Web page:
Photo How To
Straight on 1:2 photo of the preoperative condition. (In this case, the patient initially presented with previous dental work that was in need of being redone.)
Left Lateral 1:2
Right Lateral 1:2
Straight on, big smile with the incisal edges visible. Ask the patient to “open and smile” if needed to see the teeth. Be sure the patient is looking right at the camera, and not to the left or right This is the most important photo for the future design. Be sure the photo is of high enough resolution that it can be zoomed in on without pixelation.
These first four photos plus a stick bite photo are required for a diagnostic wax-up or PMMA Esthetic overlays. Final treatment of the case requires the additional photos shown below.
Prep shade with an ND shade guide in the photo.
This is a critical photo that we use to choose the color and opacity properties of the ceramic restorations for the patient.
Be sure to shoot from different angles to tell the whole story.
Photos of Temps
1:2 straight on
This gives me a closer look at how the provisional restorations are shaped and how they interact with the lips
Temps right lateral view 1:2
This helps evaluate incisal edge vs. the wet-dry line on the lip.
Right lateral 1:2
Again, this helps evaluate how the teeth interact with the lips. In this photo, the doctor has added a note to make some changes from the shape of the temps. This is great communication.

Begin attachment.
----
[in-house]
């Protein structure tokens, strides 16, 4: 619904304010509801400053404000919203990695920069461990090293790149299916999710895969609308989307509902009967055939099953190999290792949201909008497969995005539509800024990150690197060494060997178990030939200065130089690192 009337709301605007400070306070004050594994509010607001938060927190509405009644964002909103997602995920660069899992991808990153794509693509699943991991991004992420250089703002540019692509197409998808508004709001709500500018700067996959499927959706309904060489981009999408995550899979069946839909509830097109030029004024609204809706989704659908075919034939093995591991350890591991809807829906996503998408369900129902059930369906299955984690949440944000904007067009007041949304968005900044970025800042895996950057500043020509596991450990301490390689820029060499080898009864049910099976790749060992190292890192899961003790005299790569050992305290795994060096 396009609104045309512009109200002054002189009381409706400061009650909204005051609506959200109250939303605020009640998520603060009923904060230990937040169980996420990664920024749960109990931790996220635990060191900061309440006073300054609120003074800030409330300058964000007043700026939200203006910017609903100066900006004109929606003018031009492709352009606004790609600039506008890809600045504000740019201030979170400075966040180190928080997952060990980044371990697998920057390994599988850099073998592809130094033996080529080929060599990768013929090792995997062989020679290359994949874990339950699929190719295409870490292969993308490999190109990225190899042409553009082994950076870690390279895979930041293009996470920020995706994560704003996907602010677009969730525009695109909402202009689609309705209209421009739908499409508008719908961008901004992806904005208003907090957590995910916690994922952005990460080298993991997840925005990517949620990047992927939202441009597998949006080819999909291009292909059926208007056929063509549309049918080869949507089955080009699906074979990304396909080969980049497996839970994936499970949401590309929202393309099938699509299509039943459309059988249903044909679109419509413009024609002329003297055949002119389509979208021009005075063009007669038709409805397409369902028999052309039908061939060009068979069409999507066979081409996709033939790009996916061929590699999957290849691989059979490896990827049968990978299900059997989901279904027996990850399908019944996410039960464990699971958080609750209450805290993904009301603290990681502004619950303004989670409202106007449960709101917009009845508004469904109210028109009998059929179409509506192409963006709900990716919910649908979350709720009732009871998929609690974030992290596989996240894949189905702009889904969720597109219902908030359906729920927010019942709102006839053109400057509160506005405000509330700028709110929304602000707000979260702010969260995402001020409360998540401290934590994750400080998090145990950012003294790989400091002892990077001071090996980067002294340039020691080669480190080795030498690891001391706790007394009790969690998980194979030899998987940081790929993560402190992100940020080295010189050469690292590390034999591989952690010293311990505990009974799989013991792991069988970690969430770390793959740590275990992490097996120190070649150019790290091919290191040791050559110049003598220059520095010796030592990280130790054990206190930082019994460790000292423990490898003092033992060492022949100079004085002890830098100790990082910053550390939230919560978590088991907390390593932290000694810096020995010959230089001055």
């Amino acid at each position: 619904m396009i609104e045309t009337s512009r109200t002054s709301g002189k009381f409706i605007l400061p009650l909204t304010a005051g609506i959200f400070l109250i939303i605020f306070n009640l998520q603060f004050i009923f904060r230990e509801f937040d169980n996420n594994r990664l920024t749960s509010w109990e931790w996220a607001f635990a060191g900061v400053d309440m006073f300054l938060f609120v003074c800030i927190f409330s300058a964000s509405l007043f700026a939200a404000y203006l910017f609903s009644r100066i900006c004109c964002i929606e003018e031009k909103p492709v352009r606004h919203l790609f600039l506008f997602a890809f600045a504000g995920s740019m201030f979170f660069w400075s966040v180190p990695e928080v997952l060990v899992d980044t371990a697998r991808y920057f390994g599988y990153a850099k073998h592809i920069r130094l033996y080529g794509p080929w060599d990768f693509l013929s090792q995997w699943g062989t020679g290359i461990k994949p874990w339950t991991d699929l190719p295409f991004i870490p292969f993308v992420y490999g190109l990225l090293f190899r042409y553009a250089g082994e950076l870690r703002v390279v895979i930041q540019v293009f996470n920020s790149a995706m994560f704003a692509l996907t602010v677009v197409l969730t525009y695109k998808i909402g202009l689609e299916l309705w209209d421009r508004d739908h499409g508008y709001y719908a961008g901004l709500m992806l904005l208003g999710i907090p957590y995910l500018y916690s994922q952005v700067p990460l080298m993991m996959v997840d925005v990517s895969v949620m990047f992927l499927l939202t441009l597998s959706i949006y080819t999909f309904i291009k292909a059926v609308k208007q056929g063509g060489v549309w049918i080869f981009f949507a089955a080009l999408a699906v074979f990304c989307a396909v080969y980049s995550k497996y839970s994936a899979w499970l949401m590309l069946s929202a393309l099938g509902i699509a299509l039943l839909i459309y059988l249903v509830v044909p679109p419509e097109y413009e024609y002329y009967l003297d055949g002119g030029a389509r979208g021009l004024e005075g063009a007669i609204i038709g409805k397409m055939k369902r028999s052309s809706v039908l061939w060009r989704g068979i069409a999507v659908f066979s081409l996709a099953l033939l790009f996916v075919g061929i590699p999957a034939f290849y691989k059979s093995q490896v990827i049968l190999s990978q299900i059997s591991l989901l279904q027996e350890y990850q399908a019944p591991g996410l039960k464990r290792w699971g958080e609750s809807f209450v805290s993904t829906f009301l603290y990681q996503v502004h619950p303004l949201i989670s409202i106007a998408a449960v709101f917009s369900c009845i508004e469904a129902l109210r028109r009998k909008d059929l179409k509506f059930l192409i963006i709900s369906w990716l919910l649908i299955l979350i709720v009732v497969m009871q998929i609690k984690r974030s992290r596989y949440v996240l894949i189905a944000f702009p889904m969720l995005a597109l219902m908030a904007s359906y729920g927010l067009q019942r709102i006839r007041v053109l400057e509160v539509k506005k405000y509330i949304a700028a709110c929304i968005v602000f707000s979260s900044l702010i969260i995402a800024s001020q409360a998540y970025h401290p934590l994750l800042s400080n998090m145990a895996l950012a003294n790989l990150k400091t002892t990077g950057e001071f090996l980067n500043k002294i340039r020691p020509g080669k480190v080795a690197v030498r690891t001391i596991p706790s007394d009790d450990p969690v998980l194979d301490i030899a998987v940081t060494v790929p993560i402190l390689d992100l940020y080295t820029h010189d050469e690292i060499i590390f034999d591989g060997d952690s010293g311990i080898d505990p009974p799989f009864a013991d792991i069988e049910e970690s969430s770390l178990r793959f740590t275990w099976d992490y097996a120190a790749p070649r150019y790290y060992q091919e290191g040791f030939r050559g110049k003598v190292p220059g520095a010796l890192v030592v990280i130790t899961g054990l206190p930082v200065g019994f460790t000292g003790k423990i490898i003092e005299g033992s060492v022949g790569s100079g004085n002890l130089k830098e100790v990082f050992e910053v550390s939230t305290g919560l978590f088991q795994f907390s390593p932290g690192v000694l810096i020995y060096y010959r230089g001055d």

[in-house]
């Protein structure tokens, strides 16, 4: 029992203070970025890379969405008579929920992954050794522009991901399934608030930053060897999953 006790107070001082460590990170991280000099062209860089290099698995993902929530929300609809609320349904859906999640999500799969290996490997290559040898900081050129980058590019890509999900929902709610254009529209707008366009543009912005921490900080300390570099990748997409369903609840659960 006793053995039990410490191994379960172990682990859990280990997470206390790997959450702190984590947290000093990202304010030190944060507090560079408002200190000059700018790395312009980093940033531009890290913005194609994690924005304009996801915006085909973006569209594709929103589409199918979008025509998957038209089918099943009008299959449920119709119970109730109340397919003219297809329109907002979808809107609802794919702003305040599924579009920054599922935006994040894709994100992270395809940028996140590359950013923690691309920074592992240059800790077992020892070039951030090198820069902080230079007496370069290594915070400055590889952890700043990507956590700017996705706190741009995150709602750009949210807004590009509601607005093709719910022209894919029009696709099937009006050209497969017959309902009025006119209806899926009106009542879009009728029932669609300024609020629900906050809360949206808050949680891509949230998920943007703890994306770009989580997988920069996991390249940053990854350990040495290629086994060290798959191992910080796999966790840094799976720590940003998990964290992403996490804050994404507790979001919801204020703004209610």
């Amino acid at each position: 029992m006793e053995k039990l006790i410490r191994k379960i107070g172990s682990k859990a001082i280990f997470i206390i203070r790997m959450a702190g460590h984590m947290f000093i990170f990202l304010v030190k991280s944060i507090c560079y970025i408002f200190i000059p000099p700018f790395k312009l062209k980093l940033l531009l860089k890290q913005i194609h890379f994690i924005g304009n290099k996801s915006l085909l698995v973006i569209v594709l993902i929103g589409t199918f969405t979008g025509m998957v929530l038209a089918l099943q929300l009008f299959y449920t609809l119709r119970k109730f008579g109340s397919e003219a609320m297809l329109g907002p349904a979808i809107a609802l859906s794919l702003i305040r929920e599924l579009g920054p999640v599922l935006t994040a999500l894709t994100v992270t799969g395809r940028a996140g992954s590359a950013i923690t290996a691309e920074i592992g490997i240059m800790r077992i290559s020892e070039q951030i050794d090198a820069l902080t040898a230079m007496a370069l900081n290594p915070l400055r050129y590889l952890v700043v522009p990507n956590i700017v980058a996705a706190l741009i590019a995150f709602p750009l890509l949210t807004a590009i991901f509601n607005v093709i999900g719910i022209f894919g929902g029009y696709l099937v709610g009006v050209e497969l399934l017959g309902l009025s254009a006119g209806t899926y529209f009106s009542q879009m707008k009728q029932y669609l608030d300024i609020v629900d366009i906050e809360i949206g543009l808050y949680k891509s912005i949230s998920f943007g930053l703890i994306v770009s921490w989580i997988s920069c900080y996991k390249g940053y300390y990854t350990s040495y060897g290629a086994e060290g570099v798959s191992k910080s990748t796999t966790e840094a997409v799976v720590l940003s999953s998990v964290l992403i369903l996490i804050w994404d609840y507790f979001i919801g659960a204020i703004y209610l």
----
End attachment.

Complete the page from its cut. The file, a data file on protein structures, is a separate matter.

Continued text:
Full-face photo of the temps, with a big smile.
Again, be sure the patient is looking right into the camera. Use a high-resolution photo that will allow us to zoom in and crop the photo to see more detail. Have the patient open while smiling if necessary to expose the incisal edges. You want to see the bicuspid cusp tips as well. This is the photo that will direct the final design of the smile.
Face bow verification photo.
Be sure the photo angle is straight on, or you will not be able to evaluate the photo properly.
Stick bite photo.
Be sure the patient is looking straight into the camera. If the photo is taken from a slightly lateral angle, it will appear that the stick is canting one way or the other. The stick is just a horizontal leveling tool, not a bite registration, so be sure it indexes easily on the lower anterior teeth, but don’t have the patient bite through it.
Bigger full-face smile showing gingival display.
Again, this is an “open slightly and smile” shot. This is something that people don’t naturally do without instruction; professional models are taught to do this. It is a great shot for smile design, everything is visible and can be evaluated. Even if the patient doesn’t naturally smile this big, try to get this shot so that I can use it to sync the design to facial features.
Looking down on the midline shows the wet dry line and how the centrals relate to the lips.
Shade communication of gingival color is only necessary for cases where we are using pink ceramic to match the patient’s natural gingiva.
Shade matching photos. Try to keep shade tabs in the same focal plane as the teeth. Be sure the shade tabs can be identified in the photo. It is good to take this photo from several different angles if we are trying to match a single existing tooth. In this case, one photo like this is adequate to show the color of the provisionals and let me know what shade the patient would like for their final restorations.